You Are What You Read

Reviews of books as I read them. This is basically a (web)log of books I've read.

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Location: Lawrenceville, Georgia, United States

I am a DBA/database analyst by day, full time father on evenings and weekends.

Saturday, August 09, 2008

The Children of Húrin

Reading Tolkien's The Children of Húrin is like returning to a group of old friends. Yet the friends have changed over the years. The Middle-Earth in this book is the First Age, but the story is woven through snippets of The Lord of the Rings and The Silmarillion. The style is much less ornate than the former, and much more detailed than the latter. In some ways it is more accessible than either.

Húrin is a lord of men who goes to war against Morgoth, the evil lord of the First Age. He is joined by other men and elves, including the elven king of the hidden city of Gondolin. Morgoth manages to defeat them and enslave Húrin. When his wife doesn't hear from him, she sends their son Túrin to live with the elves in the forest of Doriath. There he is fostered and becomes a powerful warrior. He leaves when he has a fight with an elf whom he ends up accidentally killing, though the elven king Thingol forgives him after he leaves.

Túrin becomes an outlaw and leads a band of ruffians. When his elven friend Beleg finds him and tells him he can return to Doriath, he refuses. They stick together and fight orcs with the outlaws. Eventually the orcs rout the band and capture Túrin. Beleg follows them close to Morgoth's lair before he is able to find and release Túrin. But Túrin is dazed and accidentally kills Beleg in his confusion. Another escaped elf takes him to the hidden elven city of Nargothrond. There he becomes a leader and convinces them to build a bridge across the river. This turns out to be their undoing as the orcs are able to cross the bridge into the city and destroy it. Glaurung the dragon helps them destroy the city and toys with Túrin before letting him go.

Meanwhile, his father's lands have been overrun by men who follow Morgoth, and his mother and young sister, whom he has never met, face trouble. They travel to Doriath where they discover that Túrin has left long ago and hasn't returned. They insist on traveling to Nargothrond to find him, but are driven away by Glaurung, who kills most of their companions. Túrin's sister Nienor loses her memory and is rescued by the men of Brethil. There, Túrin finds her after having visited his homeland and not finding his family. He is entranced by Nienor, though neither of them have a clue that they are related. They end up marrying, and soon after Túrin decides to fight Glaurung as he makes his way north. He succeeds in killing the dragon but is wounded, and when the dragon in its dying throes tells Nienor that she has found her brother, she throws herself off a ravine. When Túrin discovers what has happened, he kills himself with his blade.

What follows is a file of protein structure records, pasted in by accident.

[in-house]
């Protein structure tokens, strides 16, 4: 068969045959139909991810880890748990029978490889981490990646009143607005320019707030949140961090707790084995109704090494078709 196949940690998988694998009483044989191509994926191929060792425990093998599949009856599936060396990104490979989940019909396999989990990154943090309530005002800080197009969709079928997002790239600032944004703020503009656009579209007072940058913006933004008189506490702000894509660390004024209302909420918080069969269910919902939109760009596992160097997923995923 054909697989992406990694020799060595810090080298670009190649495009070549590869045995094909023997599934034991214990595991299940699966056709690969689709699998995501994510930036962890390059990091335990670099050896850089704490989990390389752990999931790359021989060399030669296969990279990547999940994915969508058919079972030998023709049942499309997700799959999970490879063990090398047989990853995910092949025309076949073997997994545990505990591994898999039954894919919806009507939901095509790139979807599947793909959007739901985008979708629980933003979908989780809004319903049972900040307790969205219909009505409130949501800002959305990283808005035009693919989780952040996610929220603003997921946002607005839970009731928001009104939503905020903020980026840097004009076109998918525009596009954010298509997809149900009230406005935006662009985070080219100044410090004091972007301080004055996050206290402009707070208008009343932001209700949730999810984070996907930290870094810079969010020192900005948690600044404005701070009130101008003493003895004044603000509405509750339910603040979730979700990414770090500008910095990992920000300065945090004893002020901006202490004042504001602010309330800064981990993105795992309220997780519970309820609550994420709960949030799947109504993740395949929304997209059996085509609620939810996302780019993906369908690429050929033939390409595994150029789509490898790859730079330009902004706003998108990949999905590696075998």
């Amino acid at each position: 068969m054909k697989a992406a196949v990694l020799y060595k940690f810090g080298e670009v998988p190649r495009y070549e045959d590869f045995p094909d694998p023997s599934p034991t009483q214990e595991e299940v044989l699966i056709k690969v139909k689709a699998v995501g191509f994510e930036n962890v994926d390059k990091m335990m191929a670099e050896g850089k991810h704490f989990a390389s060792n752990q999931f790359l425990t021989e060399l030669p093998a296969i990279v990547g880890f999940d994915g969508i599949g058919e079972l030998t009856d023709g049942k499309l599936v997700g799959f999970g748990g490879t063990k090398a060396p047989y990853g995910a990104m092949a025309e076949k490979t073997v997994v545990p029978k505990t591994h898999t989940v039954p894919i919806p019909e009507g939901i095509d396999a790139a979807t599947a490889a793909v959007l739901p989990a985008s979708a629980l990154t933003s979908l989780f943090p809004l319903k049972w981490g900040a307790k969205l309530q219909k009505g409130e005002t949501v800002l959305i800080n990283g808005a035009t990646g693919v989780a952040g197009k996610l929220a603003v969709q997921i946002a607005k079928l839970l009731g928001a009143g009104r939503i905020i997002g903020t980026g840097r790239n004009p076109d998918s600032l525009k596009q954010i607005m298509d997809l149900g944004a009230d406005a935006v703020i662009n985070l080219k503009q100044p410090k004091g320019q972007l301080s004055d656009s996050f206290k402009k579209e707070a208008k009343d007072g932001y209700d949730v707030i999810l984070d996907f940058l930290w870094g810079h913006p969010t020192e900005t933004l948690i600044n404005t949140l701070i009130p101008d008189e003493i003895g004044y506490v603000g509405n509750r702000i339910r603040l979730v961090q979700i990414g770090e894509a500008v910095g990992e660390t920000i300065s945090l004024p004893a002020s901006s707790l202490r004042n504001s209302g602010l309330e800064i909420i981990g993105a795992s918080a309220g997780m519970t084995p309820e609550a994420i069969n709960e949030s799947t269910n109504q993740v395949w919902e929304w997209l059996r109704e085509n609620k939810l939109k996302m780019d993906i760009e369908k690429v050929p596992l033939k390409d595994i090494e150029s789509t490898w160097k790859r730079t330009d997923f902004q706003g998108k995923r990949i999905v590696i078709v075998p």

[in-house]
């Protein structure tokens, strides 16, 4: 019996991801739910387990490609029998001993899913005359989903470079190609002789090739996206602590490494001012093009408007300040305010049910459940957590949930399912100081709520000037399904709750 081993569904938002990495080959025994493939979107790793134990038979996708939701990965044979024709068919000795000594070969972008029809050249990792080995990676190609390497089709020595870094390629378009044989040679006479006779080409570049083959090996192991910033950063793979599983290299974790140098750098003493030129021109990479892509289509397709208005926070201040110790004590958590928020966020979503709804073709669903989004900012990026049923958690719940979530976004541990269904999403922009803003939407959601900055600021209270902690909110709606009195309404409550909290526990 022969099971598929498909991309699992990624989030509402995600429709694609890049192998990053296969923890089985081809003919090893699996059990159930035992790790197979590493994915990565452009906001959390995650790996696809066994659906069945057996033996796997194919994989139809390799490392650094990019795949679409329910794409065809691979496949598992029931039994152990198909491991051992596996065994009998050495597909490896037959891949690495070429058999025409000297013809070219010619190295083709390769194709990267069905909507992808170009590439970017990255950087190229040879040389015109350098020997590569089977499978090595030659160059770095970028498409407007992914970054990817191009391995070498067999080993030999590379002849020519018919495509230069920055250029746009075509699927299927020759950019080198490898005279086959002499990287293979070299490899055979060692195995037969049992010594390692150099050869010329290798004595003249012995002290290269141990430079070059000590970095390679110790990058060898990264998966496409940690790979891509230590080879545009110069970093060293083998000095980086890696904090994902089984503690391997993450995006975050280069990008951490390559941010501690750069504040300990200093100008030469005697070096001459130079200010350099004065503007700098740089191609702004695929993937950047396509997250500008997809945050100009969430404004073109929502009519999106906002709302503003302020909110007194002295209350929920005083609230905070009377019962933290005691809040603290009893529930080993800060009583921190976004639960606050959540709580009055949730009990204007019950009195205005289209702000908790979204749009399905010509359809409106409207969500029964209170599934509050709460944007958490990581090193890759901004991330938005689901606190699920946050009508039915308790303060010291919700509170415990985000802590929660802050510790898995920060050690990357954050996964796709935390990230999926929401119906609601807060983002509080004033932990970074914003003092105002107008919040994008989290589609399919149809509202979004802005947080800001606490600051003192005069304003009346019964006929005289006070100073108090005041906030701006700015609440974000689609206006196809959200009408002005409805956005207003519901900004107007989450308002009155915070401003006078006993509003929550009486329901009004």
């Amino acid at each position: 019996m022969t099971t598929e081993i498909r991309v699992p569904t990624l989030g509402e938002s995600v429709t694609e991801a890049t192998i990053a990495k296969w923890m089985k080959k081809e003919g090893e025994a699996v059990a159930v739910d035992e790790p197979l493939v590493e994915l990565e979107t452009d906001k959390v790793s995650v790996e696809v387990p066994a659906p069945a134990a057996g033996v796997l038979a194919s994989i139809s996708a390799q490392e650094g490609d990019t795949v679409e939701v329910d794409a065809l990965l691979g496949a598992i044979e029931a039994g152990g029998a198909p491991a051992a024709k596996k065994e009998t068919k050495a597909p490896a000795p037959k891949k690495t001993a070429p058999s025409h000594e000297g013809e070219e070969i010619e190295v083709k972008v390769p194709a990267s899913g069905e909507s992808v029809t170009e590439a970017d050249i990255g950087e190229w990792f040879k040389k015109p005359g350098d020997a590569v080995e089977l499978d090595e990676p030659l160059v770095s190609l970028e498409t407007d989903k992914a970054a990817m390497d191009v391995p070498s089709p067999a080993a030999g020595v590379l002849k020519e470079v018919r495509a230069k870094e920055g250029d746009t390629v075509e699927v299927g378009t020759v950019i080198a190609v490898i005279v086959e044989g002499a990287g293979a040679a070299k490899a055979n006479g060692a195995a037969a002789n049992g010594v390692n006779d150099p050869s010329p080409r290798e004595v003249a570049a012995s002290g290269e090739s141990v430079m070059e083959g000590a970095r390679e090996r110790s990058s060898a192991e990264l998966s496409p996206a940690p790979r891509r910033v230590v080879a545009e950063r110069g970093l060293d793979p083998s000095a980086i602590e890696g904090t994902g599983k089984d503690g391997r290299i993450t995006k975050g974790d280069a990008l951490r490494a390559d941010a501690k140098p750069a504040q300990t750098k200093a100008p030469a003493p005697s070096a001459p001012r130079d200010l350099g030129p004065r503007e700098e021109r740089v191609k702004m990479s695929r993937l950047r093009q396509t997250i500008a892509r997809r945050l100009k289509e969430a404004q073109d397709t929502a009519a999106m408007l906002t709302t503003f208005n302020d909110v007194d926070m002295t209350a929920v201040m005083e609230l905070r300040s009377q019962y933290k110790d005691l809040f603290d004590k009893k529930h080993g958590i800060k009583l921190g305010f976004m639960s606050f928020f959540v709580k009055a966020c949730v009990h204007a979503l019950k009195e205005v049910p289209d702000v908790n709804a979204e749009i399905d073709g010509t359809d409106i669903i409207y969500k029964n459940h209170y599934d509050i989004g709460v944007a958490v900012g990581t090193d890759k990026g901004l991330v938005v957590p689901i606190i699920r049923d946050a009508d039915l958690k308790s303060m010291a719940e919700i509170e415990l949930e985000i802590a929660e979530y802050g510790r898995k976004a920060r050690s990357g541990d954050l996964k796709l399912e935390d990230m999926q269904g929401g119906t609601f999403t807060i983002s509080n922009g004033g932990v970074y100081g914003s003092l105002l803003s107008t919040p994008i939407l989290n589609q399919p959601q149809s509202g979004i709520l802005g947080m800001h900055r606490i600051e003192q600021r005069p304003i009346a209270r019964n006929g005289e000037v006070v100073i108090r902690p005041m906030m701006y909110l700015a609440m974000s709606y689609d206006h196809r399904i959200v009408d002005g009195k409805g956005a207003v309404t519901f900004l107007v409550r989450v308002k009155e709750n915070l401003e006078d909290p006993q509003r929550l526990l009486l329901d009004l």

There are many details that one would expect in a story about Middle-Earth. There is Túrin's special blade, forged by the elves; there's his dragon helm, legacy of his father's; there are lots of battles, though none are described in great detail. The story is told is a heroic/mythic style. It is a quick read, though it doesn't have quite as deep characterization as LOTR. As a travelogue, it is a great way to visit the mythic places of the First Age, especially Doriath and Nargothrond. There is always a sense that there is a bigger world out there, or that there is a lot more to the story that is abbreviated. The narrator explicitly says at one point that only a small part of the Battle of Unnumbered Tears will be told, that part bearing on Húrin.

Through Húrin his children are cursed, and everywhere that Túrin goes he brings doom. Of course, this may just be the nature of the dark times and his willingness to be at the forefront of the battles against Morgoth. For the most part, the story is a dark one, though there are some bright spots, such as the killing of Glaurung. I think it shows an important part of the vast history of Middle-Earth, one that most fans of LOTR would be interested in reading. I enjoyed it a lot. A.


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